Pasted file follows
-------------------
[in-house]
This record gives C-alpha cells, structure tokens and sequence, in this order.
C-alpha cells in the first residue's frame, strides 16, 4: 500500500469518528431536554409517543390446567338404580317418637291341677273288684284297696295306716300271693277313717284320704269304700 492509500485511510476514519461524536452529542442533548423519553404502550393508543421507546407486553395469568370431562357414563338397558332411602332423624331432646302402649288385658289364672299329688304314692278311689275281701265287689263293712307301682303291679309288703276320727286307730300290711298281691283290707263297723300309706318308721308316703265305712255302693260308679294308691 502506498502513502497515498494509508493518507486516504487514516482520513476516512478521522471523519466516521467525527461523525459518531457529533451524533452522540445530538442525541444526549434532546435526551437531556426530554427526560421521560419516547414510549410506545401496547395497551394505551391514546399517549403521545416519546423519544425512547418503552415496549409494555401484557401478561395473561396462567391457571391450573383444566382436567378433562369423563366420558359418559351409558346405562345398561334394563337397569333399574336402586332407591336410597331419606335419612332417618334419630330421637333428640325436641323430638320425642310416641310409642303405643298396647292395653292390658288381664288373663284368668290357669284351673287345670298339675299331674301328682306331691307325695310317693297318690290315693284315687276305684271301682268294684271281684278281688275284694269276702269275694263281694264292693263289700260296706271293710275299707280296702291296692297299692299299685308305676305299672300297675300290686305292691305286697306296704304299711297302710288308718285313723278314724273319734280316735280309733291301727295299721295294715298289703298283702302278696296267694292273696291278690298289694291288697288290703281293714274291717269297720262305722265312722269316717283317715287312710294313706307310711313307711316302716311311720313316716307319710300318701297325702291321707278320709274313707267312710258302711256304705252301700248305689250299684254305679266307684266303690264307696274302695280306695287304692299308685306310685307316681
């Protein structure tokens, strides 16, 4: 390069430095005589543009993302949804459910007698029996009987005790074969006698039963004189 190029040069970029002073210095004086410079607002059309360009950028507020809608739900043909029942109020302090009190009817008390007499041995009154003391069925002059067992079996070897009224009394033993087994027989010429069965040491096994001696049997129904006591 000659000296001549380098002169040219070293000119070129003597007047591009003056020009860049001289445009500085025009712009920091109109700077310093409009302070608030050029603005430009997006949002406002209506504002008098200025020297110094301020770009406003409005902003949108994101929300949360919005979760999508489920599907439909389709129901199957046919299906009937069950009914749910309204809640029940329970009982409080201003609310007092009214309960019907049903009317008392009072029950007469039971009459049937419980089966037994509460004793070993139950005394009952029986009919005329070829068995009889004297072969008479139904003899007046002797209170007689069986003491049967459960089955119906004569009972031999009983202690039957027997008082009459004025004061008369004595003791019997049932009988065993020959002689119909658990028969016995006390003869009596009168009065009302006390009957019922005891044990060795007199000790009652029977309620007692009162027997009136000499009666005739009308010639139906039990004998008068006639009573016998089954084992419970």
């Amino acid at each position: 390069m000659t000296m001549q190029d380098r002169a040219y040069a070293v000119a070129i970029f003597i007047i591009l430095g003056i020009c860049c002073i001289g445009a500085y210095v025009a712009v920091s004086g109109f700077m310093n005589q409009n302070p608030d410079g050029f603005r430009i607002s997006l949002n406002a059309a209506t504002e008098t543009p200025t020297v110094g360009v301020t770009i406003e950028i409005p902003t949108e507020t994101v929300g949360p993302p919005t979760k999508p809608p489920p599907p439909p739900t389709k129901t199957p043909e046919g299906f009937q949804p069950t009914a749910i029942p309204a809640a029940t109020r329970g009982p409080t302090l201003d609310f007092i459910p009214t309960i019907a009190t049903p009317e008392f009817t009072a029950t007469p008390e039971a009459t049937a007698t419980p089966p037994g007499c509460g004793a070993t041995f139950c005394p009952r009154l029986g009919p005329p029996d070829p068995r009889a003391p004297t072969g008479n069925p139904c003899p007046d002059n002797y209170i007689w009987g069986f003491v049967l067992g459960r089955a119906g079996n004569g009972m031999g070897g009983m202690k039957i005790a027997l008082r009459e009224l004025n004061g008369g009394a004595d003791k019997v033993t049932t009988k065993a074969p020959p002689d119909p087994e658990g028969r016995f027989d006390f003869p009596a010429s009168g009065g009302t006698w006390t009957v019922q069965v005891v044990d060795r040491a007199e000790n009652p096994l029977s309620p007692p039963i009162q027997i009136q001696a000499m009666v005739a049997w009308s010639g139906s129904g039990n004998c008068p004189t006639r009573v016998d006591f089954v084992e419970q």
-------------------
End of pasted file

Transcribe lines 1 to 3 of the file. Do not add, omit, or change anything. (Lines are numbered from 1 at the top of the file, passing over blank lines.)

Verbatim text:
[in-house]
This record gives C-alpha cells, structure tokens and sequence, in this order.
C-alpha cells in the first residue's frame, strides 16, 4: 500500500469518528431536554409517543390446567338404580317418637291341677273288684284297696295306716300271693277313717284320704269304700 492509500485511510476514519461524536452529542442533548423519553404502550393508543421507546407486553395469568370431562357414563338397558332411602332423624331432646302402649288385658289364672299329688304314692278311689275281701265287689263293712307301682303291679309288703276320727286307730300290711298281691283290707263297723300309706318308721308316703265305712255302693260308679294308691 502506498502513502497515498494509508493518507486516504487514516482520513476516512478521522471523519466516521467525527461523525459518531457529533451524533452522540445530538442525541444526549434532546435526551437531556426530554427526560421521560419516547414510549410506545401496547395497551394505551391514546399517549403521545416519546423519544425512547418503552415496549409494555401484557401478561395473561396462567391457571391450573383444566382436567378433562369423563366420558359418559351409558346405562345398561334394563337397569333399574336402586332407591336410597331419606335419612332417618334419630330421637333428640325436641323430638320425642310416641310409642303405643298396647292395653292390658288381664288373663284368668290357669284351673287345670298339675299331674301328682306331691307325695310317693297318690290315693284315687276305684271301682268294684271281684278281688275284694269276702269275694263281694264292693263289700260296706271293710275299707280296702291296692297299692299299685308305676305299672300297675300290686305292691305286697306296704304299711297302710288308718285313723278314724273319734280316735280309733291301727295299721295294715298289703298283702302278696296267694292273696291278690298289694291288697288290703281293714274291717269297720262305722265312722269316717283317715287312710294313706307310711313307711316302716311311720313316716307319710300318701297325702291321707278320709274313707267312710258302711256304705252301700248305689250299684254305679266307684266303690264307696274302695280306695287304692299308685306310685307316681